Tuesday, 19 November 2013

The salesman's 'yeah': businesspeak scales new heights

Far too little attention has been paid to businesspeak, a language second to none in subtlety and indirection, leaving it with enough levels of meaning to make it the lasagne of international linguistics.

No doubt you all know, ‘this is urgent. We need action immediately’ which translates as ‘I’m calling a meeting for the middle of next week. No, damn it. The week after when George gets back from leave.’

You may be less familiar with ‘that’s not a suggestion we can take up at once, but don’t let’s lose sight of it, it’s a really good idea,’ which means ‘I can’t believe you came up with anything that dumb, but HR has told me I have to be encouraging towards the little people, so I’m letting you down gently.’

One of my personal favourite is, ‘I’ve glanced at the document but I haven’t had time to read it in detail,’ which means ‘I know you’ve sent me something but I suspect it’s more than two paragraphs long, so I can’t be bothered to plough through it. Why don’t you take up the first half of the meeting telling me what it contains, while I interrupt with irrelevant questions?’

However, as you’re certainly aware, it isn’t always the most complex creations of humanity that are the most striking. Sometimes it’s pure simplicity that wins the prize. That’s why I’m particularly pleased to be able to present to the world my most recent study of businesspeak, and one of its most phenomenal of structures. I’m sure you’ll agree it
s powerful precisely for its brevity.

I’ve come to call it ‘the salesman’s yeah’. Yes. A single word. And it’s definitely ‘yeah’, not ‘yes’. Here’s how it’s deployed.

‘Did you set up the meeting with Mr Howard?’ asks the worried executive.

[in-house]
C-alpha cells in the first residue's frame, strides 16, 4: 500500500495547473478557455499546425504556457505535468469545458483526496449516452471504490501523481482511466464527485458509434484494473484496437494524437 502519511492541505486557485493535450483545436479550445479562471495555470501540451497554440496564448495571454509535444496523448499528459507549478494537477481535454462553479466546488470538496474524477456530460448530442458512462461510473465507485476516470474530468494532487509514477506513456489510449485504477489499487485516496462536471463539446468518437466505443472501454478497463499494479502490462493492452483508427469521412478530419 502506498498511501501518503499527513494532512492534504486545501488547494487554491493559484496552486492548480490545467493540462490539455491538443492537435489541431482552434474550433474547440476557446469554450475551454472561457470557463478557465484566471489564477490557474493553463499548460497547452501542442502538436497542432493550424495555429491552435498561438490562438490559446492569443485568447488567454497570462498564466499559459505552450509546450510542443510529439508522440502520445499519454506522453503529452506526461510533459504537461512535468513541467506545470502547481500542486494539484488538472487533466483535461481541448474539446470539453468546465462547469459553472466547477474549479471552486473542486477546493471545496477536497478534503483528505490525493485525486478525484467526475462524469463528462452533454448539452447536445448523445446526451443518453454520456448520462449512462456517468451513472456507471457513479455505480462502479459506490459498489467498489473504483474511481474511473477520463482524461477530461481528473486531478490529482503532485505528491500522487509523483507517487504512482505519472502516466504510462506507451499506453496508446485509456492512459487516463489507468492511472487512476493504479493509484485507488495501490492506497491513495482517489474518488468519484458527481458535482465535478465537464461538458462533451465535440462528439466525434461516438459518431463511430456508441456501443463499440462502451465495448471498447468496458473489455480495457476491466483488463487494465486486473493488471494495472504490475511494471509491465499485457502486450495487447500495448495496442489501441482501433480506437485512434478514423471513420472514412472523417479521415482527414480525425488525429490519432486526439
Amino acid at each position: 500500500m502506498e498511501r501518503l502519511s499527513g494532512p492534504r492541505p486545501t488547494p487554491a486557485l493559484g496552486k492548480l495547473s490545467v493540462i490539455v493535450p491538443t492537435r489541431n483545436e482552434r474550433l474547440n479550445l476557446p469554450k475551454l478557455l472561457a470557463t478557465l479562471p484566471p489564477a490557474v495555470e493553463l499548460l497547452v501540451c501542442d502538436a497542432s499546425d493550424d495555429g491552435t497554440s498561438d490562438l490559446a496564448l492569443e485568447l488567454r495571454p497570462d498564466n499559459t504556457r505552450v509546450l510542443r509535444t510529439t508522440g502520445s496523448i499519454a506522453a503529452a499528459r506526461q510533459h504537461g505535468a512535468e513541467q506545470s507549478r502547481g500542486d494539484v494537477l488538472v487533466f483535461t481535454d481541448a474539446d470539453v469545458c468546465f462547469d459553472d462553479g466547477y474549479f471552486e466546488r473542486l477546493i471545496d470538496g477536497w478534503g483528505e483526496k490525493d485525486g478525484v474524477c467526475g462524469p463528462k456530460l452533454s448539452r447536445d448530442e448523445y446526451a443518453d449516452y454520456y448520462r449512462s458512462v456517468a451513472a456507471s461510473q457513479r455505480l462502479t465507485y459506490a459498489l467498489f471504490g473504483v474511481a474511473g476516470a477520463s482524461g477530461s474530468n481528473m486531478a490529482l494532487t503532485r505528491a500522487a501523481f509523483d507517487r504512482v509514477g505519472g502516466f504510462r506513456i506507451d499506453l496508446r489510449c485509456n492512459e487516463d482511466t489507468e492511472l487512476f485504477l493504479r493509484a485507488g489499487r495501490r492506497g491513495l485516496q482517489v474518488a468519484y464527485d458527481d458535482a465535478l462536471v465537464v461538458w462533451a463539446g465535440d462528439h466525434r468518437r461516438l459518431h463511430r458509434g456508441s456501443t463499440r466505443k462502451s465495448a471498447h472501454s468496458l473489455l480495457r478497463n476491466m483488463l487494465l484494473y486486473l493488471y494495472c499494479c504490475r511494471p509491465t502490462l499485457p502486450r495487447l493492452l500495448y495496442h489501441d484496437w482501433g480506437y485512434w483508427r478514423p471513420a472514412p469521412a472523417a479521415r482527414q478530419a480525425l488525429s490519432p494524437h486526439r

‘Yeah,’ replies the salesman, and pauses just long enough to ensure that everyone has fully absorbed the fact that he’s given a positive response.

‘I spoke to his assistant last week,’ he goes on, ‘and she says she’ll make sure he gets my message just as soon as he’s back from his conference in Singapore.’

The master businessspeaker
Masterly. Confidence-inspiring.  Charming
Or then again we have:

‘Have they signed the agreement?’

‘Yeah.’ Pause. The pause is key. ‘Galactica from Legal thought a distributor agreement would be more suitable, so she’s drafting one.’

And a final example.

‘So will we get the order this month?’

‘Yeah.’ Pause. ‘There’s every chance they’ll give us the nod in the next fortnight, ready for the final meeting to authorise the order in six weeks.’

See how it works? If you or I had to communicate the message in the long sentence following the ‘yeah’, we’d probably be inclined to start with a ‘no’. But that’s because we’re naive speakers of that tediously transparent language, everyday English. The really proficient businesspeaker who has mastered the ‘salesman’s yeah’, knows how to give bad news a positive spin. Far better, his 
‘yeah’ makes you feel good, and you cling on to that feeling while he gives you the less satisfactory information that follows. So it's outstandingly effective: he manages to communicate a misleading message without telling a lie.


How can one avoid admiring such talented and ingenious use of words? It takes them out of the realm of the banal, ordinary communication of information in which most of us indulge. It takes us to new heights of communication and miscommunication, rarely seen outside the world of conservative politics.


Simon Wade said...

Yes it's all true having spent a life time working with. Sales guys they are a very strange bunch. The first skill is to be able to sell to your employer,not your customer that's a secondary skill. Otherwise all you have to do is imart a very positive spin on everything and make it completely clear that nothing is your fault or failing. Ist just your unfortunate situation to have abismal clients who Cant make a logical decision in favour of your abismal skills.

Leonard Beeson said...

Customer: "Will I get my refund?"
Salesman: "Yeah......, just fill this form, and this one, and this one, aaaaannnnnddd this one, and we're all set for that refund next fiscal period".

MalcDow said...

Yeah right!

David Beeson said...

Glad to see that there are plenty of others who've shared my experience of salesmen and they're neat use of words... Thanks for the comments